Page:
According to Tennie McCarty, an addiction counselor and the founder and CEO of Texas-based recovery center Shades of Hope, people in recovery would be wise to see the holidays as the time to reach out to other alcoholics and not a time to isolate or pretend that they can go about their lives in the same old ways. “A lot of times we want to say we’re too busy and then we slack off on our normal meeting schedule [during the holidays],” she says. “But the truth is we— particularly those new in sobriety—need that safety net more than ever.”
McCarty knows that families can often be the toughest crowd to be around. “They’re hard,” she says. “We love them the most, but they can also push our buttons the most because they know where they are—after all, they installed them.” She adds, “If you feel like it’s too difficult to be with your family, call them and be honest. Set a date in January when you can go won’t have as much emotion around it. And if you do go, remember it’s all about boundaries. When in doubt, keep your mouth shut and call your sponsor or a friend.”
But if you don’t go home, remember that being alone and somewhat aimless during the holidays isn’t a good idea. “Get a plan,” McCarty advises. “Do not go home or to any party without an entrance and exit plan. You don’t need to tell the whole world that you’re in recovery, but if there is one person you can confide in, then at least you’ll have an ally at the family dinner or holiday party.”
McCarty adds, “Start your own traditions in sobriety—whether it’s a matter of having a sober potluck, or going and doing something with other people after the meetings, the most important thing is that you do not isolate.” For the newly sober, attending marathon meetings (meetings that happen around the clock over the holidays—ask around at your home group to see if there are any around you), going to the movies, or doing anything that gets you out of the house and around other people is far better than sitting around feeling sorry for yourself.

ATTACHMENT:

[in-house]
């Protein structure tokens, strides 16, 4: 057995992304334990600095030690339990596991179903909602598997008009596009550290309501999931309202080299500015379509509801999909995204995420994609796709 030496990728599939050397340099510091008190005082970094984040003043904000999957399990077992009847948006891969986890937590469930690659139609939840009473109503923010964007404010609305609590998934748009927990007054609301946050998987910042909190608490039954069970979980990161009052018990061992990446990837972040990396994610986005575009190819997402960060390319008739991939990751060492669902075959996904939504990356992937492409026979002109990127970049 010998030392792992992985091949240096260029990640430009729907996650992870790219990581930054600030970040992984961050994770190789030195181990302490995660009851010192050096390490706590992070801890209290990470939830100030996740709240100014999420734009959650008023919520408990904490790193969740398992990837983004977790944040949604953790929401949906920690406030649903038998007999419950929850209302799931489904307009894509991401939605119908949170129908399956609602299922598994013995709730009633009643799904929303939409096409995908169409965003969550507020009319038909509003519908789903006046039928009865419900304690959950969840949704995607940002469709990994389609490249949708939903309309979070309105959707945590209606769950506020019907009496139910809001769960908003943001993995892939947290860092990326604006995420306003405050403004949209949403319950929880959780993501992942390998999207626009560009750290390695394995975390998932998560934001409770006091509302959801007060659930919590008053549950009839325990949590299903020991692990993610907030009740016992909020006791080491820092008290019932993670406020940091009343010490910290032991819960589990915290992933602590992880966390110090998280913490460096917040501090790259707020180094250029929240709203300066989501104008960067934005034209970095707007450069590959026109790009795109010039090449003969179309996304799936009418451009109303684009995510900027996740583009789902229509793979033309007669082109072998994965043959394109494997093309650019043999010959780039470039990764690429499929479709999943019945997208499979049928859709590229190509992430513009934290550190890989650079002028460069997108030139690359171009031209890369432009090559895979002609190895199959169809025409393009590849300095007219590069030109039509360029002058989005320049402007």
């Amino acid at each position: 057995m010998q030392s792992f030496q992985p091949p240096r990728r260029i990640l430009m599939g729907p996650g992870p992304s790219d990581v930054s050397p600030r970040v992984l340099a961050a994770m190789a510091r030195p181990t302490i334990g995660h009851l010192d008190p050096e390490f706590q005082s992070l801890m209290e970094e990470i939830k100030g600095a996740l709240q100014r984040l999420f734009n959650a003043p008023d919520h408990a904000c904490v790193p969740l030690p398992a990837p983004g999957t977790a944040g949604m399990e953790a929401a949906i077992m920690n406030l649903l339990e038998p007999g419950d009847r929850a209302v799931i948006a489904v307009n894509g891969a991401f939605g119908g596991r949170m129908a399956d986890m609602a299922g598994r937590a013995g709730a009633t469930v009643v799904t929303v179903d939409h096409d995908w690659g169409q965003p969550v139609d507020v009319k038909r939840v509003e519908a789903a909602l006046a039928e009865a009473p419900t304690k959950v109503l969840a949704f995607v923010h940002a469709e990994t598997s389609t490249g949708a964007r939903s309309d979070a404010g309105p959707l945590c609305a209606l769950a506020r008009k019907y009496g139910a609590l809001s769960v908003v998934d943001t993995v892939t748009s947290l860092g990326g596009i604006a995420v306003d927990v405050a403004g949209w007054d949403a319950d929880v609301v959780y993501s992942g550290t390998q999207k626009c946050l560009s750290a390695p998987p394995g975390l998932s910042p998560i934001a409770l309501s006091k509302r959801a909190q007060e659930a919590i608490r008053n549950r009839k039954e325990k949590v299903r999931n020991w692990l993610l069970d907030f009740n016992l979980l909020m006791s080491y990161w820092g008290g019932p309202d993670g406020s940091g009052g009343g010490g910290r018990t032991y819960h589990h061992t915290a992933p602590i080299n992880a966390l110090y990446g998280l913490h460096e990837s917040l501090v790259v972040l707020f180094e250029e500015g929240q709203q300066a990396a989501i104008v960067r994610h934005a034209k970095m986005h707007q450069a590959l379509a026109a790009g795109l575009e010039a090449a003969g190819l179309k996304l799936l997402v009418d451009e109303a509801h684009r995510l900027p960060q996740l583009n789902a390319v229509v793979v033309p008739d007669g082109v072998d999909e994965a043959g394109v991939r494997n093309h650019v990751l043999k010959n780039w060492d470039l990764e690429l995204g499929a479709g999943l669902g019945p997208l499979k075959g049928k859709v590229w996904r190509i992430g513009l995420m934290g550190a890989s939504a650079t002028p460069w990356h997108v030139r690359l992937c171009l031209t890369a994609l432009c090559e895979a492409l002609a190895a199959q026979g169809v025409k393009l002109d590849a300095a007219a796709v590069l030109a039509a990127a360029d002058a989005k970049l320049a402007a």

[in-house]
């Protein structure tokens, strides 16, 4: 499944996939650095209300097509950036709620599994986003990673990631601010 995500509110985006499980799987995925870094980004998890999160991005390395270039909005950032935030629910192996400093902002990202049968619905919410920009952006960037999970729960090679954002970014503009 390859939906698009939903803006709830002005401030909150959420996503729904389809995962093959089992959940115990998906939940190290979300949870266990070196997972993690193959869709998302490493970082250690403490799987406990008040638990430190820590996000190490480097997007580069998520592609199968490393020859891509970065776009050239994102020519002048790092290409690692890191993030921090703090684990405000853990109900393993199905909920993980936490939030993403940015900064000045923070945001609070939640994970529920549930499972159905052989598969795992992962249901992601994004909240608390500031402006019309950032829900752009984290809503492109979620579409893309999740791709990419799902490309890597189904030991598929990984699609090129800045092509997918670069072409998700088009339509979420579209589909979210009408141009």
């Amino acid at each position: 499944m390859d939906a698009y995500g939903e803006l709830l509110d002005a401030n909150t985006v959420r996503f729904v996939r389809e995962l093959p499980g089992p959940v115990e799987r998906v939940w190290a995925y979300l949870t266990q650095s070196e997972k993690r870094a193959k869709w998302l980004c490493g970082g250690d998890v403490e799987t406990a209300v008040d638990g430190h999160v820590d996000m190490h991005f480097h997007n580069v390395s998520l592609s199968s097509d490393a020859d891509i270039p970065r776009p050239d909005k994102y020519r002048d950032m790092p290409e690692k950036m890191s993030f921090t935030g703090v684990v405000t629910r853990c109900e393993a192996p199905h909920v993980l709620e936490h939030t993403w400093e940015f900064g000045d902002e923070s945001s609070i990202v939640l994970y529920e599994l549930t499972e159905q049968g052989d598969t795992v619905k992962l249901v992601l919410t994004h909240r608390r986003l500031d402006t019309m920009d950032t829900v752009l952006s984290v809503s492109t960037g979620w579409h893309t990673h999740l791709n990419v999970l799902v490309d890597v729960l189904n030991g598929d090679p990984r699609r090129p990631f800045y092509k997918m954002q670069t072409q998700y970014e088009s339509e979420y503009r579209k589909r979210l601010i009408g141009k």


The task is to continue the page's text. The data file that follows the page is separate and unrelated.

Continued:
And if you’re going to attend the round of Christmas and New Year’s parties, just make sure to keep your sobriety at the forefront of your mind. “People in recovery need to walk into the setting and know that priority number one is that they stay sober—that need has to be put above everything else,” says Dr. Archer. Gina discovered in the early days of her sobriety that extra vigilance was required come holiday time. “My birthday is at the beginning of December so from Thanksgiving on, it used to just be bender time,” she says. “I realized that sometimes you have to leave the party early. You may not be ready to be around a bunch of people getting drunk and having a good time. But the longer I’m sober, the easier it becomes.”
Dr. Archer adds that recovering addicts should keep in mind the fact that though drinking can look really good, it’s probably not the type of drinking they used to do. “They need to understand that they wouldn’t have needed to get sober if they could control their drinking,” he says. “It’s important to remember that there really is no difference between not drinking and being able to drink two glasses of wine—the fact is, they’re not going to get what they want from two glasses. So why even entertain the thought?”